Stock your kitchen with these super foods to ensure your diet is packed with antioxidants, fibre and other healthy properties
Blueberries have more antioxidants—those magical molecules that can help prevent a host of maladies—than 40 other common fruits and vegetables tested.
The antioxidant plant pigments that make blueberries blue guard against heart disease, cancer and age-related blindness and memory loss. They’re also tops when it comes to preventing urinary tract infections, thanks to antioxidant epicatechins, which keep bacteria from sticking to bladder walls.
How much? 1/2 cup (125 mL) of blueberries equals one fruit and vegetable serving per day.
Tip: Sprinkle blueberries on your pancakes at the last minute—cooking the berries destroys valuable vitamin C.
Garlic has antibacterial, antifungal and antiviral properties. Most of its disease-fighting potential comes from its sulfur compounds, which act as antioxidants, providing many of its cardiovascular benefits. Just six or more cloves of garlic a week can slash your risk of colorectal, stomach and prostate cancer in half compared to eating one clove a week or less.
How much? Incorporate at least one garlic clove into your diet every day.
Tip: Chop or crush your garlic, then let it stand for 10 minutes to fully release its healing potential.
Pres an olive and you get one of the healthiest fats in the world. The main benefit of olive oil is that it lowers “bad” LDL cholesterol and raises “good” HDL cholesterol, thanks to its monosaturated fats. Olive oil is also packed with antioxidants called phenols, which may protect artery walls from cholesterol buildup.
How much? Include up to 1 tablespoon (15 mL) of olive oil in your diet every day.
Tip: Look for “virgin,” “extra virgin” or “cold-pressed” oils, which are extracted by pressing alone. Solvents and heat used to produce “light or “extra-light” oils destroy antioxidants.
Consider broccoli your number one cancer fighter, thants to its sulfur compounds, such as sulforaphane, which you can smell as broccoli cooks. These compounds signal our genes to boost production of enzymes that detoxify potentially cancer-causing compounds. Eat more broccoli and you could slash your risk of everything from breast and lung cancer to stomach and colon cancer.
How much? 125 mL (1/2 cup) of cooked broccoli is one fruit and vegetable serving.
Tip: Steam broccoli for 3 to 4 minutes until it’s crisp-tender to free up more of its sulforaphane.
Yogurt is a great source of bone-building calcium, but its real strength lies in live beneficial bacteria, know as probiotics, that keep down the growth of harmful bacteria in your gut. Eating more yogurt could help with inflammatory bowel disease, ulcers, urinary tract infections and vaginal yeast infections.
How much? ¾ of a cup (175 mL) of low-fat or fat-free yogurt with live cultures is one serving of milk/dairy products.
Tip: When coating chicken, pork or fish with bread crumbs, replace the eggs used to moisten the meat with plain yogurt.
Oats’ cholesterol- and blood pressure-lowering powers come from beta-glucan, a type of soluble fibre. One cup (250 mL) a day of cooked oat bran, 1 ½ cups (375 mL) of cooked oatmeal or thee packets of instant oatmeal provide enough beta-glucan to lower blood cholesterol by about five percent and heart attack risk by about 10 percent.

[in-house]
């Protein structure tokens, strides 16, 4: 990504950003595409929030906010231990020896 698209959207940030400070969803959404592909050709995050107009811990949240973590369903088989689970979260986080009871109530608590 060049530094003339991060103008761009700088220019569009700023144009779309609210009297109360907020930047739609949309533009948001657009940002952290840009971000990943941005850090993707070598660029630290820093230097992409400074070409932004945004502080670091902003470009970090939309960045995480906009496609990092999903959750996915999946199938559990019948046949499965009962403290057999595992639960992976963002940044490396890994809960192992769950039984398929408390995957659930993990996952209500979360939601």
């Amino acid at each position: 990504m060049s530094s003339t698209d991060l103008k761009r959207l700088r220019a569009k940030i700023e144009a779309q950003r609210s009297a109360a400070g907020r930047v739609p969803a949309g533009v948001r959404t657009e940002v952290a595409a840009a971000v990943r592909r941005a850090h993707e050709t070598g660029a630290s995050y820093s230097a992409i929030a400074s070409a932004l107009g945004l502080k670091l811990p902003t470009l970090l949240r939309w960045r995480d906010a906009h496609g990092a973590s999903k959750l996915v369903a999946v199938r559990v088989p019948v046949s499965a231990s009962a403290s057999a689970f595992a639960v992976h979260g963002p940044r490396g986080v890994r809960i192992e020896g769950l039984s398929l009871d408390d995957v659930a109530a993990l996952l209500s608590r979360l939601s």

How much? Aim for 10 grams of soluble fibre each day. Cooked oats contain 2 to 3 grams per serving.
Tip: Buy the type of oatmeal you’ll eat. It doesn’t matter if it’s steel-cut or instant.
A tablespoon of ground flaxseed sprinkled over cereal or yogurt provides an easy 2.3 grams of fiber, often more than what’s in the cereal itself. But flaxseed is most revered for its lingans. These act like estrogen in the body, blocking estrogen receptors on cells and contributing to reduced rates of certain hormone-related cancers, such as breast cancer. Their anti-inflammatory power may also help keep conditions from acne to asthma at bay.
How much? Sneak 1 to 2 tablespoons (15 to 25 mL) of ground flaxseed into your diet daily.
Tip: Make sure your flax is ground; otherwise, the seeds will come out the same way they went in (whole), and you won’t reap the health benefits.
Cinnamon is one of the most powerful healing spices. It’s become most famous for its ability to improve blood sugar control in people with diabetes. The apple pie spice can help prevent blood clots and has antibacterial and anti-inflammatory properties. It has been shown to conquer E. coli, among other types of bacteria.
How much? As little as ¼ to ½ teaspoon of (1 to 2 mL) a day could cut triglycerides and total cholesterol by 12 to 30 percent.
Tip: Sprinkle some cinnamon on your daily coffee to reap the benefits of this super-spice.
Tea is one of the most potent sources of antioxidants in nature (more potent than any fruit or vegetable).
Tea’s antioxidants offer protection from heart disease, stroke and cancer. They appear to protect against heart disease by slowing the breakdown of “bad” LDL cholesterol, preventing blood clots and improving blood vessel function. People who drink a cup or two of tea a day have a 46 percent lower risk of developing narrowed arteries.
How much? Brew up two to five cups daily.
Tip: Drink most of your tea between meals since the tannins interfere with the absorption of iron from food.
Beans are in fact good for your heart, thanks in large part to their soluble fibre, which soaks up cholesterol so the body can dispose of if before it can stick to artery walls. Studies find that diets high in soluble fibre can cut total cholesterol by 10 to 15 percent. A recent study also ranked beans among the top antioxidant foods.
How much? ¾ cup (175 mL) of beans equals one serving of meat and alternatives.
Tip: Beans contain more protein than any other plant food, but the protein is incomplete. Eat a grain such as rice at any time of the day to “complete” the protein.